[F]rom an aggressive Negro business movement born out of the deteriorating race relations of the New South, which for many black leaders stimulated a flight from politics and protest into religion, education, and business. Indeed, apart from Tuskegee Institute itself, the North Carolina Mutual [Life Insurance Company] stands as the most conspicuous institutional legacy of the ideas of racial self-help and economic solidarity—ascendant elements in Afro-American thought exalted by Booker T. Washington at the turn of the century when the Company was founded. […] “Learn to imitate the Jews,” Booker T. Washington commanded again and again.[2]

Washington enlisted other blacks to join him by starting the The National Negro Business League (NNBL) in 1900. It was designed to promote the commercial and economic prosperity of the African American community and predated the United States Chamber of Commerce by 12 years. By about 1915, the NNBL had hundreds of chapters in 34 states. 

The National Negro Business League operated through a network of state and local “Negro business leagues,” located mainly in the South, and through affiliated professional and trade organizations. Meetings provided a forum in which African American small businessmen made contacts and shared stories of their struggles and successes. […] The league had substantial connections with the world of white business and business philanthropy. Booker T. Washington enjoyed easy and cordial contacts with powerful members of the white business elite, including John Wanamaker and Andrew Carnegie. Julius Rosenwald, head of the Sears, Roebuck mail-order and chain-store company, was a friend of Washington and sat on the Tuskegee Institute Board of Trustees. (See NNBL under the Library of Congress Prosperity and Thrift: The Coolidge Era and the Consumer Economy, 1921-1929Jewish businessman Julius Rosenwald helped fund building over 5,000 schools for blacks)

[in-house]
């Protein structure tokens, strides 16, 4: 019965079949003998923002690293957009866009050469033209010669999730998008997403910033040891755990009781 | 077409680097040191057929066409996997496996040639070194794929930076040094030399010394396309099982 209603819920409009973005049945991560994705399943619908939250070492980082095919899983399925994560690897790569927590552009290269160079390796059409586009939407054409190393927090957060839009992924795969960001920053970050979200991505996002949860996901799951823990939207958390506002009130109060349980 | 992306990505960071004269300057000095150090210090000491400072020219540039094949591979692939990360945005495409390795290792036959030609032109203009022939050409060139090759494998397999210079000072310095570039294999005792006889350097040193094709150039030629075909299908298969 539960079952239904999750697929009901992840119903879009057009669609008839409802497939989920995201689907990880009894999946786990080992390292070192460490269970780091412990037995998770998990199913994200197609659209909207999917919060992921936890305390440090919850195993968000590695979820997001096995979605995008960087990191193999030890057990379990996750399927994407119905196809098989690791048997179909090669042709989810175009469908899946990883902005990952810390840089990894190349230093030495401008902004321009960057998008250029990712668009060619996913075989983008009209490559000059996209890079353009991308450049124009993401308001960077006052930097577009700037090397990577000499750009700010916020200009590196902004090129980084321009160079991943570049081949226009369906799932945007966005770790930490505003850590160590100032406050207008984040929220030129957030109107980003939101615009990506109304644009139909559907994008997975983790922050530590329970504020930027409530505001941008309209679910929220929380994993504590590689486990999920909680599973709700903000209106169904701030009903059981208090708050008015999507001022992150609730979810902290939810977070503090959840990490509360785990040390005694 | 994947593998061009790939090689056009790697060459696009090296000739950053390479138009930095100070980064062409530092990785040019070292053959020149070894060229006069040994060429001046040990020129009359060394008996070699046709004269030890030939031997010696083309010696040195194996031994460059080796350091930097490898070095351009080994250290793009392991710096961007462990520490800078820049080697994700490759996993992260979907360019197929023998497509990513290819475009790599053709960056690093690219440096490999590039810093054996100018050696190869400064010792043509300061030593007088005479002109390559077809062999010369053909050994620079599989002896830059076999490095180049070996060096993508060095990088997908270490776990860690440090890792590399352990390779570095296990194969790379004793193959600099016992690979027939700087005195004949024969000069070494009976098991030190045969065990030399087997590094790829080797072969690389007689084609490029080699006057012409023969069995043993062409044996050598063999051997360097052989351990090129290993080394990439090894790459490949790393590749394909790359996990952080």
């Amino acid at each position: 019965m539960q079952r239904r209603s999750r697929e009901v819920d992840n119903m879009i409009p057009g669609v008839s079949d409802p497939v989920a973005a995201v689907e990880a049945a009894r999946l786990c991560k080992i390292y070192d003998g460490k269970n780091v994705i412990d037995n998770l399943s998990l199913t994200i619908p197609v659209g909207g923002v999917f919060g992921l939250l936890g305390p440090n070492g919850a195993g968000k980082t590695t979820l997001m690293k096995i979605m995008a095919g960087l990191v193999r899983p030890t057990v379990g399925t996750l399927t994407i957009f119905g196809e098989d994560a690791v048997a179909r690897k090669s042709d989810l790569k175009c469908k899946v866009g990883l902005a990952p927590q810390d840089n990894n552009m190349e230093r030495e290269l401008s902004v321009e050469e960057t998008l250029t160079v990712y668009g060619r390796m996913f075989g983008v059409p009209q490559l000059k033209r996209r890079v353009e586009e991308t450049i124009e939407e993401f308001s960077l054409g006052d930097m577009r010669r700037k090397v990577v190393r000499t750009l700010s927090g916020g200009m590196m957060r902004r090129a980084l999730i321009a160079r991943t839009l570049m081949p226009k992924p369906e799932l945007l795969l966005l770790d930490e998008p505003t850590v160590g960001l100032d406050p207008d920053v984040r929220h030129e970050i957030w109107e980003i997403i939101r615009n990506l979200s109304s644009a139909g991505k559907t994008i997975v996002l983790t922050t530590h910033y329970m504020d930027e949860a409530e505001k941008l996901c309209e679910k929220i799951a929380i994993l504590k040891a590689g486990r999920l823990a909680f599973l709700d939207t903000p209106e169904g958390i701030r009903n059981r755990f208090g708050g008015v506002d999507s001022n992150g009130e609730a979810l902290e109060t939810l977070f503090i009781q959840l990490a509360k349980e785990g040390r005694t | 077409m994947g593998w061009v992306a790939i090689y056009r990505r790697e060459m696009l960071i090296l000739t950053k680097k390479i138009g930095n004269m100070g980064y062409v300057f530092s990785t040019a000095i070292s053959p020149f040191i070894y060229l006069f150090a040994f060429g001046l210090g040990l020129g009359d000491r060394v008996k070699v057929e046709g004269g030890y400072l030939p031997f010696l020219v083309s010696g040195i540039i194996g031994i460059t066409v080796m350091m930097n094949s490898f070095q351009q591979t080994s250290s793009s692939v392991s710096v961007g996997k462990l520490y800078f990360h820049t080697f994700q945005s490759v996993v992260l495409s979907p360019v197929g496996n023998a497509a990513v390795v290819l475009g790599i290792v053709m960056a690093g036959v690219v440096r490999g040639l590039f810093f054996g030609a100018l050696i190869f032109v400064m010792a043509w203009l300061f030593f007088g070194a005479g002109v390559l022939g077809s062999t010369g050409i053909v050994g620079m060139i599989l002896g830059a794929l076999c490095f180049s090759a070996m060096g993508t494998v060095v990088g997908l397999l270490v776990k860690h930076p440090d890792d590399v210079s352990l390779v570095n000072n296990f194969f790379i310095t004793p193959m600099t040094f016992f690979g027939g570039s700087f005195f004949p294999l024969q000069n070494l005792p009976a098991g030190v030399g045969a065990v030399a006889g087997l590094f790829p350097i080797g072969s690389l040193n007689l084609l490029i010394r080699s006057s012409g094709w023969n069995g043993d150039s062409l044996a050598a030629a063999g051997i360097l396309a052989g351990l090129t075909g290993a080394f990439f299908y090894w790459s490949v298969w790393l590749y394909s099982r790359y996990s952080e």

Walter B. Weare writes about the fifteenth annual NNLB meeting in Oklahoma in 1914 and compares the attitudinal differences of the Indians who became dependent on the government versus the blacks who started to become mentally unshackled from the slavery of the South.

A National Negro Business League convention in Oklahoma issued a striking description of the local Indians. The Negro editor reported the Indian as “…half nude and gaily painted…remaining uncivilized…ignorant, idle, and dependent on the United States Government…Unlike the Negro [he continued], they have no banking institutions; neglecting their opportunity, they are fast losing their birth right, while on the other hand NEGRO INDUSTRY, THRIFT, AND SELF INITIATIVE have given to our race 10,000 mercantile enterprises, 63 banking institutions, 400 drugstores, 20 million acres of land, and material wealth exceeding $700,000,000.”[3]

Washington’s source of his business and economic acumen was his faith and the Bible.